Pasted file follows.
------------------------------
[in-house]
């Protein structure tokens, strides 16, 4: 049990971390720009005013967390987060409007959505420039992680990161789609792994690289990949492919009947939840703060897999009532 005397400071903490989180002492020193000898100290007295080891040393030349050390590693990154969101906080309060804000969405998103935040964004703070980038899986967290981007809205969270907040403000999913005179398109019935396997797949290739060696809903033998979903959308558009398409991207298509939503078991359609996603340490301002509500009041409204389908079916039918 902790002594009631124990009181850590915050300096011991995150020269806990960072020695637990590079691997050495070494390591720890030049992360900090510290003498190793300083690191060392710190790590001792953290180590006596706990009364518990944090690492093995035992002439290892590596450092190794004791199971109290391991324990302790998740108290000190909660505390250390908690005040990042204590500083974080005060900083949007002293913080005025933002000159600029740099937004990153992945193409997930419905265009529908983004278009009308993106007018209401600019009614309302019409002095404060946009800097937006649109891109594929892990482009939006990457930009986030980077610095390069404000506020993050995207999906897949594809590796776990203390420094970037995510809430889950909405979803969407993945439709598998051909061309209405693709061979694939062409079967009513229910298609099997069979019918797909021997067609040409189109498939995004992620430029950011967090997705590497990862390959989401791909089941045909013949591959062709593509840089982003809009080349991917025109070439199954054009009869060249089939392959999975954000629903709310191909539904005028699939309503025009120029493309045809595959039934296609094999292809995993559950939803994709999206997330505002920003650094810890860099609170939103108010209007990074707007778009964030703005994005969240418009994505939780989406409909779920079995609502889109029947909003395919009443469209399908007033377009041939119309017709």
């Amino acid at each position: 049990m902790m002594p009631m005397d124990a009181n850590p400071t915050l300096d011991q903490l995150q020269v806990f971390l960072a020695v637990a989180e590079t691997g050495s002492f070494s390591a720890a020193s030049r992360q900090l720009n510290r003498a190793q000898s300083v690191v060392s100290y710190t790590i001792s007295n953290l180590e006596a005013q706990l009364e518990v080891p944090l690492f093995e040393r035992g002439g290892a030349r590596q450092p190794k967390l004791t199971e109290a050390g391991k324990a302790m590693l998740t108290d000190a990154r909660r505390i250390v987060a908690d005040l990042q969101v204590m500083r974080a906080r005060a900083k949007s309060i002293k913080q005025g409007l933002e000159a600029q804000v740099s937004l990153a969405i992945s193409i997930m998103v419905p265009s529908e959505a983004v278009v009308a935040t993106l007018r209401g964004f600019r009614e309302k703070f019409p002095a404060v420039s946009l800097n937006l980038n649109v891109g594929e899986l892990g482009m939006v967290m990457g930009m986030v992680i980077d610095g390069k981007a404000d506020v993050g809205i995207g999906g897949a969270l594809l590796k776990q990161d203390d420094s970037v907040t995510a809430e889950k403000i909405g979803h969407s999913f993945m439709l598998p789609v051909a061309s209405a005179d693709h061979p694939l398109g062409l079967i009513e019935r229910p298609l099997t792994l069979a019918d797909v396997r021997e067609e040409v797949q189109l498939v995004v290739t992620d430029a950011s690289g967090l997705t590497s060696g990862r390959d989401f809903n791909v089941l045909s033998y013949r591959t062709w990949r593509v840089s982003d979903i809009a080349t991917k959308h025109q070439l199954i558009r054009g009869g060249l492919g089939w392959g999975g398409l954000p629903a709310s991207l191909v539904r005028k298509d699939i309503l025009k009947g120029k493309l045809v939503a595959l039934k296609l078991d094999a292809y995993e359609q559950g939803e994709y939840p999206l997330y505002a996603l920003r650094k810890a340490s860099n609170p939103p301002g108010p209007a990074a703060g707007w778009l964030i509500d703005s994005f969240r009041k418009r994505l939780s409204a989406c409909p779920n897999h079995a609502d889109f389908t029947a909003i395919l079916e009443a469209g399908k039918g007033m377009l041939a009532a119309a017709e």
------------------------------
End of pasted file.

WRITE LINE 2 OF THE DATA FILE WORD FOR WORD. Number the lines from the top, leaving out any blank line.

């Protein structure tokens, strides 16, 4: 049990971390720009005013967390987060409007959505420039992680990161789609792994690289990949492919009947939840703060897999009532 005397400071903490989180002492020193000898100290007295080891040393030349050390590693990154969101906080309060804000969405998103935040964004703070980038899986967290981007809205969270907040403000999913005179398109019935396997797949290739060696809903033998979903959308558009398409991207298509939503078991359609996603340490301002509500009041409204389908079916039918 902790002594009631124990009181850590915050300096011991995150020269806990960072020695637990590079691997050495070494390591720890030049992360900090510290003498190793300083690191060392710190790590001792953290180590006596706990009364518990944090690492093995035992002439290892590596450092190794004791199971109290391991324990302790998740108290000190909660505390250390908690005040990042204590500083974080005060900083949007002293913080005025933002000159600029740099937004990153992945193409997930419905265009529908983004278009009308993106007018209401600019009614309302019409002095404060946009800097937006649109891109594929892990482009939006990457930009986030980077610095390069404000506020993050995207999906897949594809590796776990203390420094970037995510809430889950909405979803969407993945439709598998051909061309209405693709061979694939062409079967009513229910298609099997069979019918797909021997067609040409189109498939995004992620430029950011967090997705590497990862390959989401791909089941045909013949591959062709593509840089982003809009080349991917025109070439199954054009009869060249089939392959999975954000629903709310191909539904005028699939309503025009120029493309045809595959039934296609094999292809995993559950939803994709999206997330505002920003650094810890860099609170939103108010209007990074707007778009964030703005994005969240418009994505939780989406409909779920079995609502889109029947909003395919009443469209399908007033377009041939119309017709």